Nii Noi Nortey may find it difficult to regain the trust of the New Patriotic Party (NNP) in the event that his apology and plea for reconciliation is accepted by the party, that’s according to NPP’s Greater Accra Regional Chairman, Ishmael Ashitey.
Speaking on Eyewitness News, Ishmael Ashitey, said Mr. Nortey may struggle to reach the heights he did before his fall out with the party.
“When you do such a thing, you lose trust and now for the party to trust you to give you a sensitive position, it is going to be very difficult… for people to agree that he will hold an executive position, I think that will be a very difficult thing to do.”
Mr. Nortey, a former Klottey Korle constituency chairman, contested and lost the Klottey Korle seat as an independent candidate in the 2016 polls after losing a contentious primary to Philip Addison.
After his loss in the primary, his supporters, incensed with the circumstances leading to the defeat, impressed on him to contest as an independent candidate, even though the national leadership pledged to calm tensions there and present a united front for the 20176 parliamentary elections.
Mr. Nortey, in his attempt to the bury the hatchet, has revealed that NPP stalwarts like the former President John Kufour, now-President Nana Akufo-Addo and now-vice President Mahamadu Bawumia spoke to him personally to back down but he refused.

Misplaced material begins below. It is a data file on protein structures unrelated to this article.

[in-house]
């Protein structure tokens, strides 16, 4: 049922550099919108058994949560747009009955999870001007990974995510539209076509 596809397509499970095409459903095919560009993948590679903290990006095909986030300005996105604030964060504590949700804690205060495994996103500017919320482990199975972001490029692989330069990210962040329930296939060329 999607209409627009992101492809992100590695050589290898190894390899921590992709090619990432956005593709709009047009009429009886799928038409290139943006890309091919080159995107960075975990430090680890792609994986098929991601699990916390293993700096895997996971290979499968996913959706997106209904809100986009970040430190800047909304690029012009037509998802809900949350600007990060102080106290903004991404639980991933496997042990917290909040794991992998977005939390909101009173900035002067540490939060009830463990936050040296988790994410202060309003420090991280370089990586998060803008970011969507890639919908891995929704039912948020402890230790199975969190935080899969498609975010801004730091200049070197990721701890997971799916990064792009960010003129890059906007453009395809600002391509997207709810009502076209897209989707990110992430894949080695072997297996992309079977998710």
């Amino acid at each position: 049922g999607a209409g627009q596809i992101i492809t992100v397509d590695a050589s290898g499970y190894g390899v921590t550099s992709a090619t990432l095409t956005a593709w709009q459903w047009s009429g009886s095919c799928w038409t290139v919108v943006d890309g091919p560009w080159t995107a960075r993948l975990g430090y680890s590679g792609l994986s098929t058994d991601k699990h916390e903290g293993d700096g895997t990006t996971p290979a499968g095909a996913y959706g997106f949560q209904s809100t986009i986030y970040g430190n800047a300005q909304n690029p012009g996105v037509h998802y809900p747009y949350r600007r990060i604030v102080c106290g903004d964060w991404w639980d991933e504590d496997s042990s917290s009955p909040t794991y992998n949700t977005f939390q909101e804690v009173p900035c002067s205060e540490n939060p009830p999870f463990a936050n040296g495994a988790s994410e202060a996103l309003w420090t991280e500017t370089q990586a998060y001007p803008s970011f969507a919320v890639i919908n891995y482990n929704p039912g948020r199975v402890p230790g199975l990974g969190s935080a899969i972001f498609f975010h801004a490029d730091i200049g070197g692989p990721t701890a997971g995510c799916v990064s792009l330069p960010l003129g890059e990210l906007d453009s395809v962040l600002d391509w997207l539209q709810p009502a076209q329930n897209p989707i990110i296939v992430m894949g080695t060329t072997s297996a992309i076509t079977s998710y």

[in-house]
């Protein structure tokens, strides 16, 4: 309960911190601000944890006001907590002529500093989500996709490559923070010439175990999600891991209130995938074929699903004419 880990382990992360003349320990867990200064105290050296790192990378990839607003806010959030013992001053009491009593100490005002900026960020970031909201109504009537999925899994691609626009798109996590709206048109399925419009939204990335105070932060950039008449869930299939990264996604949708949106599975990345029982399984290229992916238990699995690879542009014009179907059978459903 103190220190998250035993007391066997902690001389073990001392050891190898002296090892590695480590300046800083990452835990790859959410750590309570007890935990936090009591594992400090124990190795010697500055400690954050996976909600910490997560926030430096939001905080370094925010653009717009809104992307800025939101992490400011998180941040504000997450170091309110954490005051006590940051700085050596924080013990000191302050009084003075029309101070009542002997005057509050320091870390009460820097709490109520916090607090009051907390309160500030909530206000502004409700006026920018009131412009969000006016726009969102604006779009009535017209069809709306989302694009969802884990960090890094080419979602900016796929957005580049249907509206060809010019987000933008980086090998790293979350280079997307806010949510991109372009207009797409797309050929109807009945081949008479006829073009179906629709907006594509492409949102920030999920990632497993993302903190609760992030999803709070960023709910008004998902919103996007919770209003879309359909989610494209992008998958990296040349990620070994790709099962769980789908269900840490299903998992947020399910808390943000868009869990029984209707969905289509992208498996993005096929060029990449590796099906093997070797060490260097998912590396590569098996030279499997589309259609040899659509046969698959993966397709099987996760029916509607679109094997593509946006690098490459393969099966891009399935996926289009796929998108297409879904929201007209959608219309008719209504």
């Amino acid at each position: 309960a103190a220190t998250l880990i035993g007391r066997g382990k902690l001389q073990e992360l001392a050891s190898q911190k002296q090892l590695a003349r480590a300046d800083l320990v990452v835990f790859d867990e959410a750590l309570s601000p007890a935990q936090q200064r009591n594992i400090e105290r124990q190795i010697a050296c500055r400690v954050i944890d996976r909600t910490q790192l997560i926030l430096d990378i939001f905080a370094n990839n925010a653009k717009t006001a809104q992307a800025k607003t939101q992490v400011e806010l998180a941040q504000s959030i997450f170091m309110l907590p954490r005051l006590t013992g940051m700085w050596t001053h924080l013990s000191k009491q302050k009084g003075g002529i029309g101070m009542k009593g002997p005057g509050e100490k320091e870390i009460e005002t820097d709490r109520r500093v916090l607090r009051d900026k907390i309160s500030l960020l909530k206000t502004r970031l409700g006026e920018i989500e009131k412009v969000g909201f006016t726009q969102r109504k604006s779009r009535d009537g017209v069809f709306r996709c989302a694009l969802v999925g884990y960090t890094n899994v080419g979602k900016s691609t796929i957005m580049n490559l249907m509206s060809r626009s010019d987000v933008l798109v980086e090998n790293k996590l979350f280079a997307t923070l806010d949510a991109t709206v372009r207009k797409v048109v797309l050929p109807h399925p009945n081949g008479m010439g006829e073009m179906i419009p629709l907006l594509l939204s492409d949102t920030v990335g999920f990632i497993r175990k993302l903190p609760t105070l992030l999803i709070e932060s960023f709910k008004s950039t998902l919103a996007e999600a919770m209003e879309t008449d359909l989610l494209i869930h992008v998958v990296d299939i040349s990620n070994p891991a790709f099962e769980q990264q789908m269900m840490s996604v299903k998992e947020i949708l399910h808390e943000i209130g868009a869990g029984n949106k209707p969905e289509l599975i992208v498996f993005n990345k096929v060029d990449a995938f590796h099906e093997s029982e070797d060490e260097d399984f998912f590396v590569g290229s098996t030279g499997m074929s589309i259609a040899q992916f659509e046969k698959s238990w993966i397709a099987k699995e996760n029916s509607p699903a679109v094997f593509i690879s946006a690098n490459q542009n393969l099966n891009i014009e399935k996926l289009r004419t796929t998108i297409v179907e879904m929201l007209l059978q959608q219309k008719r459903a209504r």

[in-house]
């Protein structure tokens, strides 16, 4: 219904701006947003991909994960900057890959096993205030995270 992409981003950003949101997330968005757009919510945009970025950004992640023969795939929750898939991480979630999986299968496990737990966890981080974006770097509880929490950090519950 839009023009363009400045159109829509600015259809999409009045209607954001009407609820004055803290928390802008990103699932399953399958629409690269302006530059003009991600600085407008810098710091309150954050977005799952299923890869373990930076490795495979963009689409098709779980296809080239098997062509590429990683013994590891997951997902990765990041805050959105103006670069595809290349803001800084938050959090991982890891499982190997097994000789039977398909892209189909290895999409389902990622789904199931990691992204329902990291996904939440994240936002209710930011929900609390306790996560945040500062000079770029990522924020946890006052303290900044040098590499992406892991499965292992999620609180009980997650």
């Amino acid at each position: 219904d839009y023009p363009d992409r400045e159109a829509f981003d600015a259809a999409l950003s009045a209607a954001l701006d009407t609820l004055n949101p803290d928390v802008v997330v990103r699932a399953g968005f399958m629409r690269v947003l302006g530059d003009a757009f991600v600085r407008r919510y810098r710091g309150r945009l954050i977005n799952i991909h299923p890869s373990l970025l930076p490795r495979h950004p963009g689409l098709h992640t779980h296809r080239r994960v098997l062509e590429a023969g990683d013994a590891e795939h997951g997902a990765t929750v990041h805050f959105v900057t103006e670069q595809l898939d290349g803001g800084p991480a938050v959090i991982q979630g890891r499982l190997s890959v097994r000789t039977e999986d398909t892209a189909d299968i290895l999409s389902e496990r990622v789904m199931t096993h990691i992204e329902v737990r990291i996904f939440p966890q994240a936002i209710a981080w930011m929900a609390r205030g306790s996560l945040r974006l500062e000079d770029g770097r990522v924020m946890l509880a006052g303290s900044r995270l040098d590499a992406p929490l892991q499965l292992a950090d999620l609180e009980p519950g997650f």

Nii Noi has to re-apply to party
But now that Mr. Nortey wants a return to the party after an apology in the media to President Akufo-Addo, among others, Mr. Ashitey said, “if really he wants to come back, he would have to write to the party and then we will forward it to the disciplinary committee which will look at it and then advise the steering committee to take a decision.”
“What that means is that, you have sacked yourselves from the party. You are no longer a member and for that matter, he would have to write and apply to become a member. He would have to go through a very long process.”
Mr. Ashitey did not present Mr. Nortey’s situation as hopeless, noting that, “It is serious; but it does not mean that there is nothing that can be done about it. Maybe something can be done” he noted.
By: Delali Adogla-Bessa/citifmonline.com/Ghana